The naming of Cora

The man drank at his pint slowly and allowed the black liquid to float around his mouth before swallowing.

‘It’s a bad afternoon’ he said to me ‘You are here for your two weeks what do you do when its wet like this.’

I thought back to the walk we had done the previous afternoon children in waterproofs


‘What was it you called your young girl there? Was it Cora? You said you saw the name where? There is a stone in the old graveyard in Kilcrohane with it on. But you know the name is stuck to the bottom and there’s been people come in here and asked on it puzzled. There’s no date and they think that maybe it was a dog or some poor child that never got born. Its such a pretty name there and I think that they’re sorry there’s not enough attached to it. But feck it its only the name of a lump of ground now!’

‘You know where the Black Gate is and the hills behind that. Well there’s a lake there stuck down in the middle of the hills and its a peaceful place in the summer with its lillies and green grass and from there you can see the full sweep of the bay and the sea. You step back from there into the hills and there’s another old road that follows and folds down from the top ridge. You walk far enough along those old roads there will be a rough pile of old stone where a house used to stand and somewhere up there one of those old piles of stones is Cora.’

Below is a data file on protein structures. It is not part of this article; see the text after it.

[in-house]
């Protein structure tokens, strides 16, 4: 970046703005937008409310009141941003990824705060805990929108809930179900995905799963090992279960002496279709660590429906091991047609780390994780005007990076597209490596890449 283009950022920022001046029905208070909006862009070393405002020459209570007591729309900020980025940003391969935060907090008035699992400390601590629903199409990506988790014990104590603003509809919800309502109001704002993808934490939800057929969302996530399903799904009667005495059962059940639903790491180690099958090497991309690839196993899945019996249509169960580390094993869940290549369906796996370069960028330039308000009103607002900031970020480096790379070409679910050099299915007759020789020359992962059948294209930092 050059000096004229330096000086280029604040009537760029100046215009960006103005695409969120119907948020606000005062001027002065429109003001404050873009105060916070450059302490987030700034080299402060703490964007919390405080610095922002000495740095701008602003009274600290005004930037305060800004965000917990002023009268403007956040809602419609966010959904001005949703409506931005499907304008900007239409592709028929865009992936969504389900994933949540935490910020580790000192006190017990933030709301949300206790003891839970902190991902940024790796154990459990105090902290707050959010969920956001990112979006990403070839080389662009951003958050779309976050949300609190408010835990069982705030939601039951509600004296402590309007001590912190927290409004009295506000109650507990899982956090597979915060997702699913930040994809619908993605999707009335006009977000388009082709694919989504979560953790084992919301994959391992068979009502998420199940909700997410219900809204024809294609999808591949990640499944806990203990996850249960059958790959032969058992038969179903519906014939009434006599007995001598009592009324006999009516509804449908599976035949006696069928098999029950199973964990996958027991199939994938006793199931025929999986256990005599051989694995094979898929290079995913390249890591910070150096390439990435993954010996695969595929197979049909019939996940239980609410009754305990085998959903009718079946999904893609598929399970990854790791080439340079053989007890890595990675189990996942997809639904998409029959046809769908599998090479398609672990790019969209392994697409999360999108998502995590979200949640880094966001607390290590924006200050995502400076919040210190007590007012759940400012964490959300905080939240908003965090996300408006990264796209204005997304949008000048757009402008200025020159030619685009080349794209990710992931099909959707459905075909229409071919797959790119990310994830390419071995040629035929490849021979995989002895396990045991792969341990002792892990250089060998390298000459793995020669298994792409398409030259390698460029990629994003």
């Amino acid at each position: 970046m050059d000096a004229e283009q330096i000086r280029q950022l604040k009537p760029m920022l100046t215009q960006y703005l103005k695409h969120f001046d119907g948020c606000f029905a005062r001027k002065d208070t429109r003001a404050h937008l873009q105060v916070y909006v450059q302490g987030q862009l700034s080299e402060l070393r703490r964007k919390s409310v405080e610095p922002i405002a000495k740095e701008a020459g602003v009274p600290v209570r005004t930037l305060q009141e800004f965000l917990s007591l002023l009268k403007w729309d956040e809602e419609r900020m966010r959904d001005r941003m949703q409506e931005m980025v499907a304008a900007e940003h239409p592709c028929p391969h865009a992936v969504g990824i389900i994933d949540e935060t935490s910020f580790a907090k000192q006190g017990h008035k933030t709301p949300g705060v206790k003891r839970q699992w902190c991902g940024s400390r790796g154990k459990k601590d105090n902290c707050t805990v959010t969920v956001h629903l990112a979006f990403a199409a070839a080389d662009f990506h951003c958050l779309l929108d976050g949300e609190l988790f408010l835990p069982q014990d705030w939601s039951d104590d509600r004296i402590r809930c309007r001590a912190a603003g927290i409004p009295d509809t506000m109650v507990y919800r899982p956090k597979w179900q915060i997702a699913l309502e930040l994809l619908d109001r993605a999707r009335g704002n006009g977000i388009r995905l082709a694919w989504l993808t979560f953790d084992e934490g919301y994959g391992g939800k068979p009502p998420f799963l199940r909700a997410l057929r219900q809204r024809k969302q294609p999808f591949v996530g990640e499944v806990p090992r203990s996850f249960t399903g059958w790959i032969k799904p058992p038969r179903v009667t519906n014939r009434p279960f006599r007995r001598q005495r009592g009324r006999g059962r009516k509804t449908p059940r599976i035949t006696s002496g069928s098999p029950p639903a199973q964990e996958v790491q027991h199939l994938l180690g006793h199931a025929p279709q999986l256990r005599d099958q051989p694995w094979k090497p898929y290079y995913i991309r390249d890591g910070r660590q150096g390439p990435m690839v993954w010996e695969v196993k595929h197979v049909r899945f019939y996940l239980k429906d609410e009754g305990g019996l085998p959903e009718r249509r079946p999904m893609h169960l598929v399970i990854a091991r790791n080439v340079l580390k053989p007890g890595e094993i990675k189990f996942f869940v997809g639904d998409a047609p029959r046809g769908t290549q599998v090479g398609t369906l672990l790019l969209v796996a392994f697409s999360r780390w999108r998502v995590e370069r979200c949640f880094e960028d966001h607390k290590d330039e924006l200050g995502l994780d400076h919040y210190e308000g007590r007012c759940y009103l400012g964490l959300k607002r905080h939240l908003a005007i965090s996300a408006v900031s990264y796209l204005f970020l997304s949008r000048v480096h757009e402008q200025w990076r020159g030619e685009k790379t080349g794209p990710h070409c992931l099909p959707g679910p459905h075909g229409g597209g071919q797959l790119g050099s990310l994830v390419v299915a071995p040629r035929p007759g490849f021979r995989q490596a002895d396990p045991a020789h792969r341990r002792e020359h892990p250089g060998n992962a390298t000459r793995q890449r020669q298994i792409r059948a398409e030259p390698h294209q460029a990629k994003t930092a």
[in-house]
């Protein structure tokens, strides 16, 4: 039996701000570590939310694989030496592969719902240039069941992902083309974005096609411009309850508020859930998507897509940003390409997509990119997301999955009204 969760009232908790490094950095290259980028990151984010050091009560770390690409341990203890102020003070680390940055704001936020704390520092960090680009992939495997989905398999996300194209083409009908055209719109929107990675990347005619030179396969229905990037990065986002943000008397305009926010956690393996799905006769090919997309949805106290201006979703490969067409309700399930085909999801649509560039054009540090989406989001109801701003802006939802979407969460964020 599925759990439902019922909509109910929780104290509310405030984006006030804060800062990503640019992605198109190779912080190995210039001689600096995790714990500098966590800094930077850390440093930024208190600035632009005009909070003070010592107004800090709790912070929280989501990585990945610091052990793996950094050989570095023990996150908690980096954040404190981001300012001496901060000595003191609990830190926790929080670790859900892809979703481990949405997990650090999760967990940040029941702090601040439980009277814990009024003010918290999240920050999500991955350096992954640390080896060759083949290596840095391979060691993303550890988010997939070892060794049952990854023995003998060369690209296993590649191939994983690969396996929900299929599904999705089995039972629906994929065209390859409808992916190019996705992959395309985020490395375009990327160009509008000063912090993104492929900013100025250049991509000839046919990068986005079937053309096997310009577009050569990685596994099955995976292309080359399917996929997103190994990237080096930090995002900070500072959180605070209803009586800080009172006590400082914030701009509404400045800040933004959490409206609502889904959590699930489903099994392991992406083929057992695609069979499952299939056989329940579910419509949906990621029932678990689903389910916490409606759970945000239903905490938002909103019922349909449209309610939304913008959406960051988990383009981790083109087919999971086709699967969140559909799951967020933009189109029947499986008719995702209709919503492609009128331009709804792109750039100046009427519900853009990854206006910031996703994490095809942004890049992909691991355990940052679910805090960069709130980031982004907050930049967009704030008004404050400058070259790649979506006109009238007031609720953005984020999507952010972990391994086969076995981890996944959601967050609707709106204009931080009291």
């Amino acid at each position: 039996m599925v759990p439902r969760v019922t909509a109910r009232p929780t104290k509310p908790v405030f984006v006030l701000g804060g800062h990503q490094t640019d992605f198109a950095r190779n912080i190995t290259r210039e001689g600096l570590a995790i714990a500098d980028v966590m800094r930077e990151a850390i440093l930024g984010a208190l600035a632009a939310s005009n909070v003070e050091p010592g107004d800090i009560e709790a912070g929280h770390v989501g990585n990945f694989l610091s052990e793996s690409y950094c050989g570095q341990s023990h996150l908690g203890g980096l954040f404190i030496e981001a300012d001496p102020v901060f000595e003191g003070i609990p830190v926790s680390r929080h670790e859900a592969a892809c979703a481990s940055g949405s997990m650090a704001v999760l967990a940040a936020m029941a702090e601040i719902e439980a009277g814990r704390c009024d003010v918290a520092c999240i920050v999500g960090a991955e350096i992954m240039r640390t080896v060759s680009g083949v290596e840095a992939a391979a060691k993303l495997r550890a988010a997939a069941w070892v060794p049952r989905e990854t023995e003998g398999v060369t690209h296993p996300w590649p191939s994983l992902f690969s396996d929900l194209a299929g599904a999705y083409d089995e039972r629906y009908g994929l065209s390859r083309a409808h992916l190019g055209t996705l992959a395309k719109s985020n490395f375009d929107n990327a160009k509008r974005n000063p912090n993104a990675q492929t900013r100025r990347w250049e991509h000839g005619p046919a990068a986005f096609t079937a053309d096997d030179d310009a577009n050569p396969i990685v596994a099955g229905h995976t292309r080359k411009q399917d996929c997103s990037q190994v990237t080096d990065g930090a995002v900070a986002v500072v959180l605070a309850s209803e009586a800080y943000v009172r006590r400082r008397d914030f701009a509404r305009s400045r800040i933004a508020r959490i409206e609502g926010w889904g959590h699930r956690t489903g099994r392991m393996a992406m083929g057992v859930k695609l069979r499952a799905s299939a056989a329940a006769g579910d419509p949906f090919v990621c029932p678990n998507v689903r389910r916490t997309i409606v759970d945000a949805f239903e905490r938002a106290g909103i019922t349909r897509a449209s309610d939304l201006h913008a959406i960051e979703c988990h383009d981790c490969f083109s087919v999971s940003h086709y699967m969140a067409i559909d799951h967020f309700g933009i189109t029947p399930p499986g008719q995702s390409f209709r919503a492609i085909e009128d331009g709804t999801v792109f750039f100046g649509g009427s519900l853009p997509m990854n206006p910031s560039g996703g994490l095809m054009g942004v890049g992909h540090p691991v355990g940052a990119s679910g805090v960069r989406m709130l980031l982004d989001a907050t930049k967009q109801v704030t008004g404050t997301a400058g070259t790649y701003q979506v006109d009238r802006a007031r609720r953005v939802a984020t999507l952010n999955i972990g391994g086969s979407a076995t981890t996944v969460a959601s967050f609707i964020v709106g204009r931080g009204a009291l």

“We call it a townland but all it is really is the scratching together of some land to farm on and two or three buildings to lie down in. There’s not much of it left now apart from that pile of stones and a different shade to the grass but there were a few people who lived there a hundred years back.’

‘You’ll remember the man I told you about last week, the Welsh man who got swept across the bay from the shipwreck by the Mizen he lived there for a while and he gave the place its name. Being Welsh he had a repuatation for singing and there were times he’d make a bit of money stood in the corner of a pub singing Welsh hymns. The music of it was different to what they were used to and he was quite an attraction and if people knew he would be singing they would travel some distance to see him.’

‘Some ten years or so after he came there was a group of American tourists who took a house here in Ahakista for a while. They were smart writers from New York and they had spent some time in London and one of then knew one of the big families in Bantry and they had the house down there opposite the pier and they let them stay for the summer.’

‘One of the writers, he was a big man back at home, Stephen Crane, he wrote The Red Badge of Courage and he came with his wfie Cora. There was talk that she was not really his wife and that she kept a brothel at home and that to leave her first husband she allowed herself to be swept off to sea from his boat. Well they saw the Welshman sing a few times and Cora and the Welshman had something in common, that time in the water under a black sky and thinking they’ll never be home again and the fish and the crabs waiting underneath. They would talk after he’d finish his singing and there be days they went walking together in the hills.’

‘The writer, Stephen Crane, he worried for her after a while and they went away after a few weeks and the Welshman he went to brooding back in the hills and they said there was a different cut to his voice after she’d gone and after a while he took to calling the house that he lived in Cora and so the name stuck to the place. There were never more than three houses there so over the years there’d only be twelve or so people who could say they lived in Cora but when they died they were buried by Kilcrohane and Cora was the name that went on their grave to mark where they came from.’

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